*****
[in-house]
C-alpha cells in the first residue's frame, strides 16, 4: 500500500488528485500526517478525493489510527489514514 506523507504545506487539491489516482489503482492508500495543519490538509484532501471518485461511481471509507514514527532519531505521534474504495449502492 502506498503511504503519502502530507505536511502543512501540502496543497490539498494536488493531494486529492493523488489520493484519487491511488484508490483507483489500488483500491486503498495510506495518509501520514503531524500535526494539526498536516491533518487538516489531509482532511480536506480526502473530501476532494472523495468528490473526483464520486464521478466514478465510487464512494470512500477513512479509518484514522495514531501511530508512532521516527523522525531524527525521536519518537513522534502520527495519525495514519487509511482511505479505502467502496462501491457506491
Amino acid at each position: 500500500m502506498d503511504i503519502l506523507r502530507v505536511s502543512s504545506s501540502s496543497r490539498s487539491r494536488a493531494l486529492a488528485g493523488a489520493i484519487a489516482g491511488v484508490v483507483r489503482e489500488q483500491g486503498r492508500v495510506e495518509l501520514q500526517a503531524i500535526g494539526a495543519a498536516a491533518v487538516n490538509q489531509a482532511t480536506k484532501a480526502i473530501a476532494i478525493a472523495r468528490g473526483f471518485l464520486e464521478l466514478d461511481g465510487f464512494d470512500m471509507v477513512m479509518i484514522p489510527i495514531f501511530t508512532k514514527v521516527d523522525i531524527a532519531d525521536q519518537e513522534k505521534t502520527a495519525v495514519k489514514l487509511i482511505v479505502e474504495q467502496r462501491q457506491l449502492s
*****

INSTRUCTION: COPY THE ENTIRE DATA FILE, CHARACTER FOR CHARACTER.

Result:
[in-house]
C-alpha cells in the first residue's frame, strides 16, 4: 500500500488528485500526517478525493489510527489514514 506523507504545506487539491489516482489503482492508500495543519490538509484532501471518485461511481471509507514514527532519531505521534474504495449502492 502506498503511504503519502502530507505536511502543512501540502496543497490539498494536488493531494486529492493523488489520493484519487491511488484508490483507483489500488483500491486503498495510506495518509501520514503531524500535526494539526498536516491533518487538516489531509482532511480536506480526502473530501476532494472523495468528490473526483464520486464521478466514478465510487464512494470512500477513512479509518484514522495514531501511530508512532521516527523522525531524527525521536519518537513522534502520527495519525495514519487509511482511505479505502467502496462501491457506491
Amino acid at each position: 500500500m502506498d503511504i503519502l506523507r502530507v505536511s502543512s504545506s501540502s496543497r490539498s487539491r494536488a493531494l486529492a488528485g493523488a489520493i484519487a489516482g491511488v484508490v483507483r489503482e489500488q483500491g486503498r492508500v495510506e495518509l501520514q500526517a503531524i500535526g494539526a495543519a498536516a491533518v487538516n490538509q489531509a482532511t480536506k484532501a480526502i473530501a476532494i478525493a472523495r468528490g473526483f471518485l464520486e464521478l466514478d461511481g465510487f464512494d470512500m471509507v477513512m479509518i484514522p489510527i495514531f501511530t508512532k514514527v521516527d523522525i531524527a532519531d525521536q519518537e513522534k505521534t502520527a495519525v495514519k489514514l487509511i482511505v479505502e474504495q467502496r462501491q457506491l449502492s